Oklahoma City is the largest city in Oklahoma, and the state capital. Although it is only the 29th most-populous city in the country, Oklahoma City is the eighth-largest by land area. Sadly, the city suffered the nation’s worst act of domestic terrorism, the 1995 bombing of the Alfred P. Murrah Federal Building that caused the death of 168 people.

43 ___ Chicken (Chicago-based restaurant chain) : HAROLD’S

Harold’s Chicken Shack is a chain of fried chicken restaurants in the Chicago area. The first restaurant in the chain was opened by Harold Pierce in 1950.

50 Treble symbol : G-CLEF

“Clef” is the French word for “key”. In music, a clef is used to indicate the pitch of the notes written on a stave. The bass clef is also known as the F-clef, the alto clef is the C-clef, and the treble clef is the G-clef.

52 Nowhere to be found, colloquially : AWOL

MPs (military police officers) often track down personnel who go AWOL (absent without leave).

55 Off! ingredient : DEET

“DEET” is short for “N,N-Diethyl-meta-toluamide”, an active ingredient in insect repellents. DEET is most often used to repel mosquitoes by applying it to the skin and/or clothing. It is also used to protect against tick bites.

Complete List of Clues/Answers

Across

1 The Allman brother who married Cher : GREGG
6 What Jupiter and Saturn are made of : GAS
9 Ain’t, in other words : IS NOT
14 Fix, as shoelaces : RETIE
15 On fire : LIT
16 Group that may stand on risers : CHOIR
17 Up overhead : ALOFT
18 “___ to a Nightingale” (Keats poem) : ODE
19 Humble, as a manger : LOWLY
20 “Just chill!” : DON’T HAVE A COW!
23 French suffix with jardin : -IERE
24 Loose-fitting Hawaiian dress : MUUMUU
27 Convene to strategize on the football field : HUDDLE
30 Places of paradise : EDENS
31 Game fish whose face resembles that of a herd animal : SHEEPSHEAD
35 “Hmm, where ___ I?” : WAS
37 Rum-soaked cake : BABA
38 1980s sitcom E.T. : ALF
39 What an adjective modifies : NOUN
40 Chicago ballplayer : CUB
41 Capital of the Yukon : WHITEHORSE
44 Feminine name that’s also a tropical jungle vine : LIANA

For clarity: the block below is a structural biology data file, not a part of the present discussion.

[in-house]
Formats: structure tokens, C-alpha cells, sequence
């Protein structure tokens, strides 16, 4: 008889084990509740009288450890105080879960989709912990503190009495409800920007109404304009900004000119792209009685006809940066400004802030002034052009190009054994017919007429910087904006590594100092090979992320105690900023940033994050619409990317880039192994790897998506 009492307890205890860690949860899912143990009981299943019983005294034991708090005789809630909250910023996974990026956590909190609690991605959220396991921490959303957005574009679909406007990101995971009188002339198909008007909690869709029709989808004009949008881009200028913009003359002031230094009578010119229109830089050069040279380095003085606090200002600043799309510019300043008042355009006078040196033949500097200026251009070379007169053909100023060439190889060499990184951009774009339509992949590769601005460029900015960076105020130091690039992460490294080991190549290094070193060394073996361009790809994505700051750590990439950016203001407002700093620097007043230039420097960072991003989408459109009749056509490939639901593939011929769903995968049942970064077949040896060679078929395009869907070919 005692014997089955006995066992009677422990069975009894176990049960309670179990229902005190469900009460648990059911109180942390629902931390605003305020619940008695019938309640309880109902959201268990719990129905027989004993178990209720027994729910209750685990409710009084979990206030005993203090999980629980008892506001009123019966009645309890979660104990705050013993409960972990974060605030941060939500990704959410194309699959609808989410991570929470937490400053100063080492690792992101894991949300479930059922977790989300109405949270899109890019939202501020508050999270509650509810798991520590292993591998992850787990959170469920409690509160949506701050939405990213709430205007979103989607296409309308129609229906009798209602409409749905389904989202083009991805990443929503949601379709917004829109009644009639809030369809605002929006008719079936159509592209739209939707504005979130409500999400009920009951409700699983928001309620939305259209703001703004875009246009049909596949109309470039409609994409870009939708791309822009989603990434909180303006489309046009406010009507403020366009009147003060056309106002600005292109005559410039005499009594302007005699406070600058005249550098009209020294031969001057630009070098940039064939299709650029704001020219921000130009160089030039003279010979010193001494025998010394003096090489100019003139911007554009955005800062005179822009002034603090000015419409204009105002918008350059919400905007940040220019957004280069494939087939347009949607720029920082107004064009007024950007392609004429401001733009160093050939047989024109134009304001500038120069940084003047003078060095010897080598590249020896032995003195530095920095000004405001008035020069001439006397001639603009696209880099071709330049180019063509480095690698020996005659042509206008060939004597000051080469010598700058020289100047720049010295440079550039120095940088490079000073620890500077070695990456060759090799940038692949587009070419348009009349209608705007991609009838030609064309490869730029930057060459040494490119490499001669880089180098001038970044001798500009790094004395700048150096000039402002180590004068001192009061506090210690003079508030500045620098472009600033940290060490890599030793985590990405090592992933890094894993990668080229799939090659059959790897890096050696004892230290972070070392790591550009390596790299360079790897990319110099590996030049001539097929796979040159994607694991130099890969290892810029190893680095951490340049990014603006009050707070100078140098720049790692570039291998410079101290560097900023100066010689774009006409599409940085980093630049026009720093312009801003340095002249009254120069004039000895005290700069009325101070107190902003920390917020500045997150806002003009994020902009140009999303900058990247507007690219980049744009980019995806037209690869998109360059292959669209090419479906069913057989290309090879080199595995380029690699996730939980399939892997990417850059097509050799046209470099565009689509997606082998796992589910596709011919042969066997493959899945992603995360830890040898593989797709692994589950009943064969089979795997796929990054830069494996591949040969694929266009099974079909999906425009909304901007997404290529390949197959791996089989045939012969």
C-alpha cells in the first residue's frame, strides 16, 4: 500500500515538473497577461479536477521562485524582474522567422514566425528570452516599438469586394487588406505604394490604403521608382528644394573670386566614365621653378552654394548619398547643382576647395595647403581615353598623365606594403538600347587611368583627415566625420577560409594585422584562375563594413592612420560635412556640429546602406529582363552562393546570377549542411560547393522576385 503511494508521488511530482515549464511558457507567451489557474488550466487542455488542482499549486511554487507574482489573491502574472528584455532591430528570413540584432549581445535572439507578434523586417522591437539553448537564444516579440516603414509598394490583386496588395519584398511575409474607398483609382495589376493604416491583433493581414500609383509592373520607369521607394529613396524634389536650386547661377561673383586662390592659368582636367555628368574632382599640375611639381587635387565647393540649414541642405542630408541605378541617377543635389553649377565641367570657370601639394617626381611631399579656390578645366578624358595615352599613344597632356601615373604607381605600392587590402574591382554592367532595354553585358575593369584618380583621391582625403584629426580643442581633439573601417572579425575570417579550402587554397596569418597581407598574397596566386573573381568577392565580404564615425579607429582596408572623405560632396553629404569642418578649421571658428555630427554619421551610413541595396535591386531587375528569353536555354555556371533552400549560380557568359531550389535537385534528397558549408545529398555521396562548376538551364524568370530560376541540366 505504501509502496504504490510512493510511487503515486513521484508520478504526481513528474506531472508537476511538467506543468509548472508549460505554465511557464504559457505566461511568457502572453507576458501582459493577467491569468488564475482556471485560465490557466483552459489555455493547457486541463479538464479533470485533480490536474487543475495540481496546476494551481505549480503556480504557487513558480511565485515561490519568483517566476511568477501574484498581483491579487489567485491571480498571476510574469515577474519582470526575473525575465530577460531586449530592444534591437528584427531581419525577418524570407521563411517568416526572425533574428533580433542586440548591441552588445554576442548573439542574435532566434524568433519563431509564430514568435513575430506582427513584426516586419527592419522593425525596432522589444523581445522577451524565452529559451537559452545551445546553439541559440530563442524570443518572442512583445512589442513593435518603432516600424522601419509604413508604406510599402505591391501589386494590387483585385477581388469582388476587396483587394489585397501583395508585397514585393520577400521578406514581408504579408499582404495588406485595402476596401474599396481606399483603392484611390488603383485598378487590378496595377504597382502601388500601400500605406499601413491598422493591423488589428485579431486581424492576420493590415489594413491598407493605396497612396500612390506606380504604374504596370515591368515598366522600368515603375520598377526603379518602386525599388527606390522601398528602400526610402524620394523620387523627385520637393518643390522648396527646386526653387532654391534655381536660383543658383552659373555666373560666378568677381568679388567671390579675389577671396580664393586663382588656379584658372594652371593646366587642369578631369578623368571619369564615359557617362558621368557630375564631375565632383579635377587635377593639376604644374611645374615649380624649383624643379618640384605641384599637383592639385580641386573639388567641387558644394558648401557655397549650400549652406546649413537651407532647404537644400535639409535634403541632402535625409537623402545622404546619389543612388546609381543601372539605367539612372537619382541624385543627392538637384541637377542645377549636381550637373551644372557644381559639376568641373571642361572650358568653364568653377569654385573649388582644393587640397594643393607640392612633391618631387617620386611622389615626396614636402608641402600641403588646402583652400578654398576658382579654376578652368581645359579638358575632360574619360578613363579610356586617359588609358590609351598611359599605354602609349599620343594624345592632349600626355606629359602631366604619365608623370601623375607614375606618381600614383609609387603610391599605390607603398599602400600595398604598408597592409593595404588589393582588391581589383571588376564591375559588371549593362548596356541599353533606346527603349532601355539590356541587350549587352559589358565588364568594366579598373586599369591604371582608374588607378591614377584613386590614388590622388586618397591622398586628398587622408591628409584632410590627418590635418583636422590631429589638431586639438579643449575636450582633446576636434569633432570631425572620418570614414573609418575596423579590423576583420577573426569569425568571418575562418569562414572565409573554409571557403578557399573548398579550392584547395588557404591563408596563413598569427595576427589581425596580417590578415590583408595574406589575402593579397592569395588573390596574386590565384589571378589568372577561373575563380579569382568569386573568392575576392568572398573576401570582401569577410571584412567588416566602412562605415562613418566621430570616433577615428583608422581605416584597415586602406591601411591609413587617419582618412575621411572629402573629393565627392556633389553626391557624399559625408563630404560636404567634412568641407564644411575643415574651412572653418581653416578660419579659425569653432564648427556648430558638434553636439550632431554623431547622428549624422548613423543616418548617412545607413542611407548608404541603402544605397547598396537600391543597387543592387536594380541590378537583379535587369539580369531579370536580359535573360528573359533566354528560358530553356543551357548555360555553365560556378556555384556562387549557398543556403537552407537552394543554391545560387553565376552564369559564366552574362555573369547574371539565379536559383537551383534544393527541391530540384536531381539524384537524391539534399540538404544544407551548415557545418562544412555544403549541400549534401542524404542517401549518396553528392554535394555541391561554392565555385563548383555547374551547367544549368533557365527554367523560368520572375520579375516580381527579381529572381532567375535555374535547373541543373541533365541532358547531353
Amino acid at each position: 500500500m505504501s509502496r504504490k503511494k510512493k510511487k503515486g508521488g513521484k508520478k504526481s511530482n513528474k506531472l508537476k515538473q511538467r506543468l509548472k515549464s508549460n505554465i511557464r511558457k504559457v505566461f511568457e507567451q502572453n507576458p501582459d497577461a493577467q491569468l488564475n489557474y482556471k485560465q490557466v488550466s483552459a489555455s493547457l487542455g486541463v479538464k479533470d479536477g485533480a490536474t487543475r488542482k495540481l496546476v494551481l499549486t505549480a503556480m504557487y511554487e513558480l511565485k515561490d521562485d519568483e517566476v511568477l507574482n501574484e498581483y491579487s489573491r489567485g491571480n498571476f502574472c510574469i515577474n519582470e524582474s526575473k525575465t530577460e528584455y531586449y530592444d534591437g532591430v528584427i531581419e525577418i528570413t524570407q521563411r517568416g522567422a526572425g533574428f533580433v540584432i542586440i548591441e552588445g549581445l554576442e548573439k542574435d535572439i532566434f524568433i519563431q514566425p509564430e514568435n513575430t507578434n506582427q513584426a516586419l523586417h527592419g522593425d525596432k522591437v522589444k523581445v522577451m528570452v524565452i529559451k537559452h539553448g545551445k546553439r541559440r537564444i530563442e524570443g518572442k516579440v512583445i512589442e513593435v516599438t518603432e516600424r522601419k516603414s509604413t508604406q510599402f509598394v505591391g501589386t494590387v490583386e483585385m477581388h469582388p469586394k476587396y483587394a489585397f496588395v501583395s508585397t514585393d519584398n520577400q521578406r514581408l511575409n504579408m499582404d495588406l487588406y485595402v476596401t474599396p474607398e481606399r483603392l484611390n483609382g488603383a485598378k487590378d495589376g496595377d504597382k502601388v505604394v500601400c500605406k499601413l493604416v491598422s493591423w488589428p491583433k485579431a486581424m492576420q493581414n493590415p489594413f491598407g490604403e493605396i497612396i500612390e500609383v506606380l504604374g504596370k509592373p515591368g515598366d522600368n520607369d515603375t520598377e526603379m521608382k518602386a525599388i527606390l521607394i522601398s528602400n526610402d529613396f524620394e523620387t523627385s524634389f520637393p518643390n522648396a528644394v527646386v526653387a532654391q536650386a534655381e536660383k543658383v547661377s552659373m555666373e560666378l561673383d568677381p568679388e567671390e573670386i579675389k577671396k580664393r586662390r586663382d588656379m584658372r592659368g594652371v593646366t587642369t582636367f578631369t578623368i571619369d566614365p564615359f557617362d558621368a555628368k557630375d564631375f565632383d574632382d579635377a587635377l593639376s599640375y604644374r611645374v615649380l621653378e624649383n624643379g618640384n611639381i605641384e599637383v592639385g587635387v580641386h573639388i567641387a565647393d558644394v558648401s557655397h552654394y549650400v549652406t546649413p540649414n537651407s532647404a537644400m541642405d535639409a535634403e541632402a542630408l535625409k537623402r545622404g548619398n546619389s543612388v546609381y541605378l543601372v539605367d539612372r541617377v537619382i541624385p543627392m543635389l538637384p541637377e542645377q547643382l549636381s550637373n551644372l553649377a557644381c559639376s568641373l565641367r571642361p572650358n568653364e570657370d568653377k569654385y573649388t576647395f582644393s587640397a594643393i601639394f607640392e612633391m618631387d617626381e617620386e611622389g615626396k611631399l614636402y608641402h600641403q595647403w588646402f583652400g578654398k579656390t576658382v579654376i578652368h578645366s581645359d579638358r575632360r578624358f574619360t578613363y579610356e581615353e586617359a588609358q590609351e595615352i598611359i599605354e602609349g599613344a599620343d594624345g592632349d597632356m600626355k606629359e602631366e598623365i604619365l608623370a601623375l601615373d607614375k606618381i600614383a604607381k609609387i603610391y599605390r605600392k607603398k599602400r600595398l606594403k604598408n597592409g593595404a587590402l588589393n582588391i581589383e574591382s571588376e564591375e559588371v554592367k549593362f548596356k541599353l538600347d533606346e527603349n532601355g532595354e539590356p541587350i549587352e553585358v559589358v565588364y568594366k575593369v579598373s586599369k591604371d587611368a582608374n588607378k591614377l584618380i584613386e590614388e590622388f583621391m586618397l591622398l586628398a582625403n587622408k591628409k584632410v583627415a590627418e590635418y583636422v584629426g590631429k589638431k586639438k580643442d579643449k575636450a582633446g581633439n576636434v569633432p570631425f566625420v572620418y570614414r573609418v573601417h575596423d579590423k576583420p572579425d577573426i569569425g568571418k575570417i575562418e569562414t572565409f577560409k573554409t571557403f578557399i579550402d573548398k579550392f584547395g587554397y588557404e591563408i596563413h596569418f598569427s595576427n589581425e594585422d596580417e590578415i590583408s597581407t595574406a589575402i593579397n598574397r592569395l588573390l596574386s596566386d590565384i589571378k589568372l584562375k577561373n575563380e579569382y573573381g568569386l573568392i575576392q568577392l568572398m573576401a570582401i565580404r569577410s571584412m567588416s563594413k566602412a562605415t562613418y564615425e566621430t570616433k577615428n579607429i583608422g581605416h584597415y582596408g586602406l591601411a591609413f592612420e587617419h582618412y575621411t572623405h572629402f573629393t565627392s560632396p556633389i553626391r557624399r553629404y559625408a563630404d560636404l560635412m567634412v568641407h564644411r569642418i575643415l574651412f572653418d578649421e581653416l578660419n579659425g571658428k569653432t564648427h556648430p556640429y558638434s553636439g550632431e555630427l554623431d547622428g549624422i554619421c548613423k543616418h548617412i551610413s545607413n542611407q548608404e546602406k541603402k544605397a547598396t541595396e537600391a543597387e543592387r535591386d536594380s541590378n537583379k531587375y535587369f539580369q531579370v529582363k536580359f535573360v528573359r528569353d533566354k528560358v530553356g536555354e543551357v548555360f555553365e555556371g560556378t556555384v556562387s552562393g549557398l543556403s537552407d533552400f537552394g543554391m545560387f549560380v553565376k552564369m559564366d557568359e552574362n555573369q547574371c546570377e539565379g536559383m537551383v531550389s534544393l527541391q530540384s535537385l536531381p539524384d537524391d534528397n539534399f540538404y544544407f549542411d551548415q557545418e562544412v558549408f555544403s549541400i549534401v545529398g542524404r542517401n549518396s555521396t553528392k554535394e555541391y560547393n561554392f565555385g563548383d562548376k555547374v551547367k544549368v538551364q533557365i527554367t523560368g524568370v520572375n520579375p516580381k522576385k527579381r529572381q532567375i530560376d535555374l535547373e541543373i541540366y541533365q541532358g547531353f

47 Hip-hop dance move popular in the 2010s : NAE NAE
48 Married woman in Madrid : SENORA
50 ___ Scout cookies : GIRL
51 Children’s song featuring the animals and sounds in this puzzle : OLD MACDONALD
56 Refrain in 51-Across that accompanies the sounds at 24-, 37- and 47-Across : E-I-E-I-O
59 Hole-punching tool : AWL
60 Rank between sarge and cap’n : LOOIE
61 Healthful husks in cereal or muffins : BRANS
62 Actress Saldana of “Avatar” : ZOE
63 Slow on the uptake : DENSE
64 “The Rose” singer Midler : BETTE
65 Pointy-eared magical creature : ELF
66 Got some shut-eye : SLEPT

Down

1 Alum : GRAD
2 Realtor-speak for “move” : RELO
3 Alma mater for Aldous Huxley and George Orwell : ETON
4 Marketer’s suggestion for the holidays : GIFT IDEA
5 Turn to others for assistance : GET HELP
6 Something good to have on hand for cold weather? : GLOVE
7 Assistant : AIDE
8 Power source for old locomotives : STEAM
9 Apple storage service beginning in 2011 : ICLOUD
10 “Please demonstrate” : SHOW ME
11 Sooner than soon : NOW
12 Word with change or spill : OIL …
13 Audition, with “out” : TRY …
21 Greek war god : ARES
22 Prompted, in a play : CUED
25 Like brand-new tires : UNWORN
26 Patriotic World Cup chant : USA! USA!
27 U.K.-based financial giant : HSBC
28 Some moving rentals : U-HAULS
29 Singer Gibson or Harry : DEBBIE
32 “Pshaw!” : HAH!
33 “The Book of ___” (2010 Denzel Washington film) : ELI
34 Toward the back of a ship : AFT
36 Old dagger : SNEE
39 Carol words before “Born is the King of Israel” : NOEL NOEL …
41 Maternity ___ : WARD
42 City NNW of Oklahoma City : ENID
43 ___ Chicken (Chicago-based restaurant chain) : HAROLD’S
45 Consecrate, in a way : ANOINT
46 Win-win : NO-LOSE
49 Astonish : AMAZE
50 Treble symbol : G-CLEF
52 Nowhere to be found, colloquially : AWOL
53 The best of the best : A-ONE
54 Speech therapist’s concern : LISP
55 Off! ingredient : DEET
56 Recede : EBB
57 Anger : IRE
58 Dog-___-dog (vicious) : EAT

6 thoughts on “1115-22 NY Times Crossword 15 Nov 22, Tuesday”

  1. Bill: There is another layer of complexity to the theme . Under the animals are words that ( sort of ) sound like the noises the animal makes : Under cow is muu; under sheep is ba ; under horse is nae .

  2. 9:52, no errors. Might have been faster, had I remembered GREGG Allman is spelled with 2 G’s. Cleverly constructed puzzle, thanks PIX for the additional insight.

  3. 6:55. The main part of the theme was obvious enough, but I completely missed PIX’s observation.

    Not much else interesting to say about this one…or anything else for that matter.

    Best –

  4. 8:27 just when I think I have a grasp of the theme, PIX points out that I *almost* have a grasp of the theme. :- )

Leave a Reply

Your email address will not be published. Required fields are marked *